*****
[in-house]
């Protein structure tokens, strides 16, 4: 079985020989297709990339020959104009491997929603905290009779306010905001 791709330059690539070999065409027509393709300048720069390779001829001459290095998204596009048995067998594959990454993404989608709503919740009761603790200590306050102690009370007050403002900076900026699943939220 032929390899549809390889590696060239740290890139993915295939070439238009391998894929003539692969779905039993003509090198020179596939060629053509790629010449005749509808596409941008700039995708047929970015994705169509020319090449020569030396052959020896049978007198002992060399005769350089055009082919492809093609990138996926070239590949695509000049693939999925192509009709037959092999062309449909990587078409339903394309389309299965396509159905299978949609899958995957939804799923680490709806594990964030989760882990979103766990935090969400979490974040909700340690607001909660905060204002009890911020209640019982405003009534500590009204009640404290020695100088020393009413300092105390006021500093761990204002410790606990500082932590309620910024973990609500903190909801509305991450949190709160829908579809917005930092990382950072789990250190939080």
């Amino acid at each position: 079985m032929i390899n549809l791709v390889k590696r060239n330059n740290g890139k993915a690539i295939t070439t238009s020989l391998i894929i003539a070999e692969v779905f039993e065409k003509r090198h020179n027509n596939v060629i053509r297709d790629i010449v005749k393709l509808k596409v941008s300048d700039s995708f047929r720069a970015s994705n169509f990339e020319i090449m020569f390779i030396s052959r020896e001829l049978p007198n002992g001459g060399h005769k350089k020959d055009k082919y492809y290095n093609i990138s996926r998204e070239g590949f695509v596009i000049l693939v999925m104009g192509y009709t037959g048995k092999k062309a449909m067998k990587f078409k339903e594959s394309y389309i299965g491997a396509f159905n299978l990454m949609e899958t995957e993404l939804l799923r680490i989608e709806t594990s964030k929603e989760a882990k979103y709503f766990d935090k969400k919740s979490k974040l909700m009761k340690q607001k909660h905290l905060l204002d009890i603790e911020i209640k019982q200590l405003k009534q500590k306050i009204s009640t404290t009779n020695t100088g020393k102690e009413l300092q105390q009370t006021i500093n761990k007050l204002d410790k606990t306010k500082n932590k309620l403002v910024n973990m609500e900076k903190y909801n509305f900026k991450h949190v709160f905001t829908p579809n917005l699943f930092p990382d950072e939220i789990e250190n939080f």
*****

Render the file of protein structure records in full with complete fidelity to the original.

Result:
[in-house]
């Protein structure tokens, strides 16, 4: 079985020989297709990339020959104009491997929603905290009779306010905001 791709330059690539070999065409027509393709300048720069390779001829001459290095998204596009048995067998594959990454993404989608709503919740009761603790200590306050102690009370007050403002900076900026699943939220 032929390899549809390889590696060239740290890139993915295939070439238009391998894929003539692969779905039993003509090198020179596939060629053509790629010449005749509808596409941008700039995708047929970015994705169509020319090449020569030396052959020896049978007198002992060399005769350089055009082919492809093609990138996926070239590949695509000049693939999925192509009709037959092999062309449909990587078409339903394309389309299965396509159905299978949609899958995957939804799923680490709806594990964030989760882990979103766990935090969400979490974040909700340690607001909660905060204002009890911020209640019982405003009534500590009204009640404290020695100088020393009413300092105390006021500093761990204002410790606990500082932590309620910024973990609500903190909801509305991450949190709160829908579809917005930092990382950072789990250190939080």
């Amino acid at each position: 079985m032929i390899n549809l791709v390889k590696r060239n330059n740290g890139k993915a690539i295939t070439t238009s020989l391998i894929i003539a070999e692969v779905f039993e065409k003509r090198h020179n027509n596939v060629i053509r297709d790629i010449v005749k393709l509808k596409v941008s300048d700039s995708f047929r720069a970015s994705n169509f990339e020319i090449m020569f390779i030396s052959r020896e001829l049978p007198n002992g001459g060399h005769k350089k020959d055009k082919y492809y290095n093609i990138s996926r998204e070239g590949f695509v596009i000049l693939v999925m104009g192509y009709t037959g048995k092999k062309a449909m067998k990587f078409k339903e594959s394309y389309i299965g491997a396509f159905n299978l990454m949609e899958t995957e993404l939804l799923r680490i989608e709806t594990s964030k929603e989760a882990k979103y709503f766990d935090k969400k919740s979490k974040l909700m009761k340690q607001k909660h905290l905060l204002d009890i603790e911020i209640k019982q200590l405003k009534q500590k306050i009204s009640t404290t009779n020695t100088g020393k102690e009413l300092q105390q009370t006021i500093n761990k007050l204002d410790k606990t306010k500082n932590k309620l403002v910024n973990m609500e900076k903190y909801n509305f900026k991450h949190v709160f905001t829908p579809n917005l699943f930092p990382d950072e939220i789990e250190n939080f």